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School Newsletter Tips - January

Staying COVID-free​
We must all work together to prevent infections like influenza and COVID-19.
  • Wash your hands regularly
  • Stay at least 2 metres from those not in your household 
  • Cover your cough/sneezes with a tissue or your sleeve
  • Stay home when you are ill. Take a self-assessment to see if you should be tested for COVID-19
  • Clean high touch surfaces regularly
​Illness is responsible for millions of lost school days each year. If we all do our part, we are protecting each other and reducing the risk of infections from spreading.
Talking to your child about drugs and alcohol

Although it might not be easy, or even if you are not exactly sure what to say, talking to your kids about drug and alcohol use is an important step to preventing use and experimentation. Consistent communication is one of the best tools parents can use to help their children understand the risks of drug and alcohol use and to set boundaries for their actions.

Learn more:

Join a family or team challenge
Food Safety in a Power Outage
Protect your family from foodborne illness when the power goes out. Throw out food that has been sitting at room temperature for more than 2 hours. Without power, a full upright or chest freezer will keep food frozen for about 2 days, and a half-full freezer for about 1 day if the doors have been kept closed. The refrigerator section will keep food cool for only 4-6 hours.
Tips for Good Oral Health
• Brush your teeth twice daily
• Floss regularly
• Eat healthy foods
• Practice tooth safety, wear a mouth guard
• Visit your dental team regularly
Games, games and more games
Are you looking for games/activity ideas? Visit, Playsport, Active for Life, Fit Kids Healthy Kids for hundreds of fun, easy games for kids.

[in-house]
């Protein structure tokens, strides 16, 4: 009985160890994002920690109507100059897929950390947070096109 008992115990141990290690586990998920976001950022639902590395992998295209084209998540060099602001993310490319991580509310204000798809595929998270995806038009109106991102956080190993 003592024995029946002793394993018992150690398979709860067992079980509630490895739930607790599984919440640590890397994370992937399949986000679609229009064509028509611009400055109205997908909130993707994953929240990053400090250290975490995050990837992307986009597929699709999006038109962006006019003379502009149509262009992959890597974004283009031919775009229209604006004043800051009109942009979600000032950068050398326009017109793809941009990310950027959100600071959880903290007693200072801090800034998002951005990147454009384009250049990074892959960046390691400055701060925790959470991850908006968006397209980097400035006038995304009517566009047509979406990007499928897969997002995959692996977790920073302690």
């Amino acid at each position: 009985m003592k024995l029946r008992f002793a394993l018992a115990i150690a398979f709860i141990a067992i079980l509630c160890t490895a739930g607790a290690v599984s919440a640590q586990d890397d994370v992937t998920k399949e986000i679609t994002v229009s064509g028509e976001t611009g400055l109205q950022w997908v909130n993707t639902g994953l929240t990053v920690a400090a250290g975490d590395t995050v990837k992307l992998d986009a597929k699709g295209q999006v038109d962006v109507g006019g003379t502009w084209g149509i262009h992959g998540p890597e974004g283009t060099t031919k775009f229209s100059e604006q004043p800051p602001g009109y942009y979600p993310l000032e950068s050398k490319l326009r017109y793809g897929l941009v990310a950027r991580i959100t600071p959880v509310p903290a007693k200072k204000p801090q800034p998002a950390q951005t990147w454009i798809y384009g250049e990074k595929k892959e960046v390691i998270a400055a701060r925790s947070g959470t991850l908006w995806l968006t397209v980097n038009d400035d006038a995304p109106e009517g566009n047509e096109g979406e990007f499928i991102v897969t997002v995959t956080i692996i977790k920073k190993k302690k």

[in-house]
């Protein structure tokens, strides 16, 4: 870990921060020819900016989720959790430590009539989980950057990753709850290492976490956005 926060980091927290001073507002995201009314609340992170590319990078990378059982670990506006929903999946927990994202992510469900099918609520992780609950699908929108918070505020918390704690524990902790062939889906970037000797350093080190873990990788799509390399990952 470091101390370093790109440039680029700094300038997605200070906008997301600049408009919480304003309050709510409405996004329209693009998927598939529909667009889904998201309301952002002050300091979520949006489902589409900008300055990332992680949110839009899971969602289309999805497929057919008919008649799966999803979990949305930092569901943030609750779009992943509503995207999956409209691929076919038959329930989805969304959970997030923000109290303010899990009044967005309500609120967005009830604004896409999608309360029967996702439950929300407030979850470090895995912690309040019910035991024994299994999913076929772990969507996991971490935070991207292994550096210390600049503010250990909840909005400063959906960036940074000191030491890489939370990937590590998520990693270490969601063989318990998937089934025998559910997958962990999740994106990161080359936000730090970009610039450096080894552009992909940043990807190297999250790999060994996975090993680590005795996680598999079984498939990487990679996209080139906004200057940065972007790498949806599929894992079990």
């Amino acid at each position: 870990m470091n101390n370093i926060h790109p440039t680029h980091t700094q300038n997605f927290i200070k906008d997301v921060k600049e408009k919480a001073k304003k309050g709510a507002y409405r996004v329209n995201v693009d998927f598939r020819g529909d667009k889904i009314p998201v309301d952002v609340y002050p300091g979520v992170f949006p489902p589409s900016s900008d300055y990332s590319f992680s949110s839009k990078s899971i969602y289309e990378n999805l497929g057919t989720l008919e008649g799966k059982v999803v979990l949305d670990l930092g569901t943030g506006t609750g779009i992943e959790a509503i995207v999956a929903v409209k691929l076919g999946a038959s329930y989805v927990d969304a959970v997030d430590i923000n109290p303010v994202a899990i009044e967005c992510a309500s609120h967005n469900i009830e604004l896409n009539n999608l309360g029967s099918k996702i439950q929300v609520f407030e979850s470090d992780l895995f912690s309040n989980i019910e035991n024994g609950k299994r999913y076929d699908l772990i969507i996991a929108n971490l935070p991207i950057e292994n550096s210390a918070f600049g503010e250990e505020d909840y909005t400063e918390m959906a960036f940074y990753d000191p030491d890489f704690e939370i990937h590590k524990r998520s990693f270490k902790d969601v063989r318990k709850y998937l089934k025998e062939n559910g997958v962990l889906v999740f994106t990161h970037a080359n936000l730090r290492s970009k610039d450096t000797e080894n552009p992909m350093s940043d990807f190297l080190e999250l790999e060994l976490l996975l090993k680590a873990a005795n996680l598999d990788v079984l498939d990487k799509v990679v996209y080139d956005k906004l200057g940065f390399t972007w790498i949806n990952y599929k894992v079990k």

​Stay warm while playing
All winter activities require warm, dry clothing. To prevent frostbite, warm clothes are best, including a close-fitting hat that covers the ear lobes, mittens, loose layers, wool or wool-blend socks, and boots. Remove wet clothes and shoes quickly as they are the biggest factors in frostbite.
Children’s Snowmobile Safety
Recommendations from: The Canadian Pediatric Society
  • Every rider must use a snowmobile helmet on every trip.
  • Children under the age of 16 should not drive a snowmobile.
  • Children under age six should not ride as passengers on snowmobiles.
  • Avoid 'kid-sized' snowmobiles despite their smaller size. They are still not safe for children's use.
  • Snowmobile drivers should receive instruction in the safe operation of their machine by an instructor. Contact your provincial or local snowmobile association.
  • Never tow a person behind a snowmobile.
Healthy Relationships
Five necessary qualities for a Healthy Relationship are: Safety, Honesty, Acceptance, Respect, and Enjoyment.
The opposite is an abusive relationship. These revolve around control, fear, and lack of respect.
For more information on what a healthy relationship looks like, click here. (
If you suspect your child is in an abusive relationship talk to them as soon as you have concerns, or encourage them to talk to someone else.
Sun Safety
Did you know that you can get a sunburn in the winter? When you are outside during the winter months, it is important to wear sunscreen with an SPF of at least 30. It’s important to protect your eyes, too, with sunglasses or goggles that have 100% UV protection.